5. The tool, as recited in claim 4, wherein the knurling pattern is at a first end of the component, wherein the serrations engage with the first end of the component.

6. The tool, as recited in claim 3, wherein the second inner diameter is greater than an outer diameter of the knurling pattern.

7. The tool, as recited in claim 6, wherein the serrations engage with sides of the knurling pattern.

8. The tool, as recited in claim 1, further comprising a second end of the shaft, wherein the second end comprises an engagement feature for rotating the shaft.

9. The tool, as recited in claim 8, wherein the engagement features comprise at least one of bumps on an exterior of the second end of the shaft or a non-circular engagement aperture along an axis of rotation of the shaft.

10. The tool, as recited in claim 1, further comprising a bayonet component engaging slot on a second end of the shaft for engaging a bayonet component, wherein the bayonet component has an outer diameter and wherein the second end of the shaft has an inner diameter that is greater than the outer diameter of the bayonet component and less than a sum of the outer diameter of the bayonet component and a length of a bayonet pin.

11. The tool, as recited in claim 1, wherein the serrations form a bevel, where a second inner diameter of partial cylinder is greater than the first inner diameter of the partial cylinder.

12. The tool, as recited in claim 11, wherein the second inner diameter is greater than an outer diameter of the knurling pattern.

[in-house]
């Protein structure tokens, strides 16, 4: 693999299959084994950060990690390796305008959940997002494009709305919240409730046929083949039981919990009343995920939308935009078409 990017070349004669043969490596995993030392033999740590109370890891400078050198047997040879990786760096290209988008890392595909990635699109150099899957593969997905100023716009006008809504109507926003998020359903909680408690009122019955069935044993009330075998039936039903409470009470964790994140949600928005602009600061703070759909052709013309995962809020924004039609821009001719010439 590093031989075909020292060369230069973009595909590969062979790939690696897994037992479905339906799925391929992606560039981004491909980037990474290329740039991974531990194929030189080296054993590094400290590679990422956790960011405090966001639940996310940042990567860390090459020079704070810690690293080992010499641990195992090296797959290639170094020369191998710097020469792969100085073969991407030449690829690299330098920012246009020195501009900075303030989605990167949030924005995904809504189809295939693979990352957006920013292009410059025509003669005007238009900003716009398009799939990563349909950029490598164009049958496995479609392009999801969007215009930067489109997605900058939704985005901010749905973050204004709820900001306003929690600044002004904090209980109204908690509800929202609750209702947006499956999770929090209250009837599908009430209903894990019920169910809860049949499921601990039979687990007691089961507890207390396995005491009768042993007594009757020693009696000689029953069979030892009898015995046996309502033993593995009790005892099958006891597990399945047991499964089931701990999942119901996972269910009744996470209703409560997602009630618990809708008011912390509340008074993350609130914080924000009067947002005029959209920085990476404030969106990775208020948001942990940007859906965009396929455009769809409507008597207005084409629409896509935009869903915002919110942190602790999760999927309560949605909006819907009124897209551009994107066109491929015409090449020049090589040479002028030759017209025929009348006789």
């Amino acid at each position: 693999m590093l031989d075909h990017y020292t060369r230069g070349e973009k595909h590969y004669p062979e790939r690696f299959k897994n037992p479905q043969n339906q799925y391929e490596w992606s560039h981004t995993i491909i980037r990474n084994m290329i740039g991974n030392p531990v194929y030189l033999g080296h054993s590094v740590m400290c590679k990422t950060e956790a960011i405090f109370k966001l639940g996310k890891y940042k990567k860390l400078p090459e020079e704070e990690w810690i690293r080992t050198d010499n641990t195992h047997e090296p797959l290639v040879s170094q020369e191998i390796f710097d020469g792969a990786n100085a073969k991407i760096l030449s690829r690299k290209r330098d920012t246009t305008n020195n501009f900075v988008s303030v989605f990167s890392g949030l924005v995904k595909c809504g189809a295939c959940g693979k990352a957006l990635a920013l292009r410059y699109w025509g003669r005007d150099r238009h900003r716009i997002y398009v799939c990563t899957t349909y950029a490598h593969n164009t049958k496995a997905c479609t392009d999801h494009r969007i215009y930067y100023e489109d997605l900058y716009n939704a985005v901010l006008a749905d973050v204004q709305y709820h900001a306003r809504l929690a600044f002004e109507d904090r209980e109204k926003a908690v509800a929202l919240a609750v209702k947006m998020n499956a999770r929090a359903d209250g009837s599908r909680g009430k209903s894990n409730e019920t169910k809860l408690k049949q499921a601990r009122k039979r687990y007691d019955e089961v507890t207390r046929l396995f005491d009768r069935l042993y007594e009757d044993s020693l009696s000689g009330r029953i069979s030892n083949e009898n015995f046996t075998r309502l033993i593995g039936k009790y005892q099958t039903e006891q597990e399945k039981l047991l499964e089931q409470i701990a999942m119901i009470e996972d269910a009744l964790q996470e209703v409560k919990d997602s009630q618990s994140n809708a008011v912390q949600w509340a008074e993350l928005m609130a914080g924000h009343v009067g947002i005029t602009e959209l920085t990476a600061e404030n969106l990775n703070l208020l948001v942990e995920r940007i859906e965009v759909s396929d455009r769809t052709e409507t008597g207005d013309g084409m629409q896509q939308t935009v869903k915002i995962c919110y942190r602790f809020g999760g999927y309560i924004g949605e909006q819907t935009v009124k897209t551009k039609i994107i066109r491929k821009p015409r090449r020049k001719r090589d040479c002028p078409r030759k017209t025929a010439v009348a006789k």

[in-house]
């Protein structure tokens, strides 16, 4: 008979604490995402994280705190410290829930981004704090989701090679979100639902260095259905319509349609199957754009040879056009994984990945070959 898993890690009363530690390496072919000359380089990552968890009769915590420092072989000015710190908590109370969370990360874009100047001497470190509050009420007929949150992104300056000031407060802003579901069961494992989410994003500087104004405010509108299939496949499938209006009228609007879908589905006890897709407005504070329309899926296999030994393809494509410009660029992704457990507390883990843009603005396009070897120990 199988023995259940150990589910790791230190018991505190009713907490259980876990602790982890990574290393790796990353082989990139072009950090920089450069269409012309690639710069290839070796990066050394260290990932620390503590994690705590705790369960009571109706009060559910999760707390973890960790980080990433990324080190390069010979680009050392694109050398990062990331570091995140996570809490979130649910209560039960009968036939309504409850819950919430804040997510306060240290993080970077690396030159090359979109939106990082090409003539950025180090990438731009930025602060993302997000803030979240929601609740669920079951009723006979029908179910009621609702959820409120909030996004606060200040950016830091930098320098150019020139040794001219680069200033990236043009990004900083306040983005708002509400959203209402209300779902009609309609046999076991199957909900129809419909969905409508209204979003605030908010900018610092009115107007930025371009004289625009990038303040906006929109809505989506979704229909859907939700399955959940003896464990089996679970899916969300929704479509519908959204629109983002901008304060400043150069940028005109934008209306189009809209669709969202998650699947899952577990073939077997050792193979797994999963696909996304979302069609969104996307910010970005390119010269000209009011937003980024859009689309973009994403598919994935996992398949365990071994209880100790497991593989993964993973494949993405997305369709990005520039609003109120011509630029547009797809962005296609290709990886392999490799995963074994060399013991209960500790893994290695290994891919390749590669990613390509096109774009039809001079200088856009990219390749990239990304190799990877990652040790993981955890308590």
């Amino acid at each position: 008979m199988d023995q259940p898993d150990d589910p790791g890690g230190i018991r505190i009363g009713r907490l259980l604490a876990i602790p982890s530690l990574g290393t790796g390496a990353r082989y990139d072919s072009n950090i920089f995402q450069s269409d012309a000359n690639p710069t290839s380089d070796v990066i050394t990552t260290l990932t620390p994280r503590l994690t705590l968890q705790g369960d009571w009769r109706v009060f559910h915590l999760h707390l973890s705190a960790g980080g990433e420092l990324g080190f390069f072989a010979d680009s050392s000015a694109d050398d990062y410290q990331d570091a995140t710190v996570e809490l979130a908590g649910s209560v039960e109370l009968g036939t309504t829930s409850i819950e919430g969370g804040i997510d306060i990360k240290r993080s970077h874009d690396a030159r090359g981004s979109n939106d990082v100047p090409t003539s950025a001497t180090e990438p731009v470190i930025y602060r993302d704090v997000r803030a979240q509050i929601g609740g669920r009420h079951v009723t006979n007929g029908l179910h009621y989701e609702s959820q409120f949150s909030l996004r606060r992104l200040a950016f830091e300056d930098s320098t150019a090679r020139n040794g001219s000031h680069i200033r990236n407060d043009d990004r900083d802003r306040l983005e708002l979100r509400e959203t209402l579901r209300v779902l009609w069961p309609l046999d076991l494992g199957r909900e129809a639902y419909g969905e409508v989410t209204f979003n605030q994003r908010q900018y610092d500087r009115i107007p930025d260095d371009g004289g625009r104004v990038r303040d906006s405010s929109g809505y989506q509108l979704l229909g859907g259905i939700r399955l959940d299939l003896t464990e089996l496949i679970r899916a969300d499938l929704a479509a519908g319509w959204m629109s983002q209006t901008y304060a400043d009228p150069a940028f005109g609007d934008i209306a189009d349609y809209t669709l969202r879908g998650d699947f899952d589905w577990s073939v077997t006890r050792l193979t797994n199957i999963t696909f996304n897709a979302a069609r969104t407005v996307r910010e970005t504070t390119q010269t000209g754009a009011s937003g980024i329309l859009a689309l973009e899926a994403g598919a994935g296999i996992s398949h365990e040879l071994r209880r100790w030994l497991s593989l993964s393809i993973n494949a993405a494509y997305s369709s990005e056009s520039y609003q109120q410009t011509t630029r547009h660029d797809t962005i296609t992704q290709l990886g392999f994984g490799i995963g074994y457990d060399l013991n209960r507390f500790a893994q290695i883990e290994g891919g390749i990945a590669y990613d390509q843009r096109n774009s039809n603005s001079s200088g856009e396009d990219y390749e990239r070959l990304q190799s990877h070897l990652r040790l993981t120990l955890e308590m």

13. The tool, as recited in claim 1, wherein the serrations engage a first end of the knurling pattern.

14. The tool, as recited in claim 13, wherein the knurling pattern is at a first end of the component, wherein the serrations engage with the first end of the component.

15. The tool, as recited in claim 14, wherein the serrations engage with sides of the knurling pattern.

Description:
KNURLING EDGE DRIVING TOOL

CROSS REFERENCE TO RELATED APPLICATION

[0001] This application claims the benefit of U.S. Application No.15/837,707, filed December 11, 2017, which is incorporated herein by reference for all purposes

BACKGROUND

[0002] The present disclosure relates to a tool for rotating components with knurling.

[0003] Knurling is a patterning placed on an outer diameter of a component to allow fingers to grip the component. Various off the shelf components are made with knurling on an outer diameter, where the component is mounted or removed by turning the component.

SUMMARY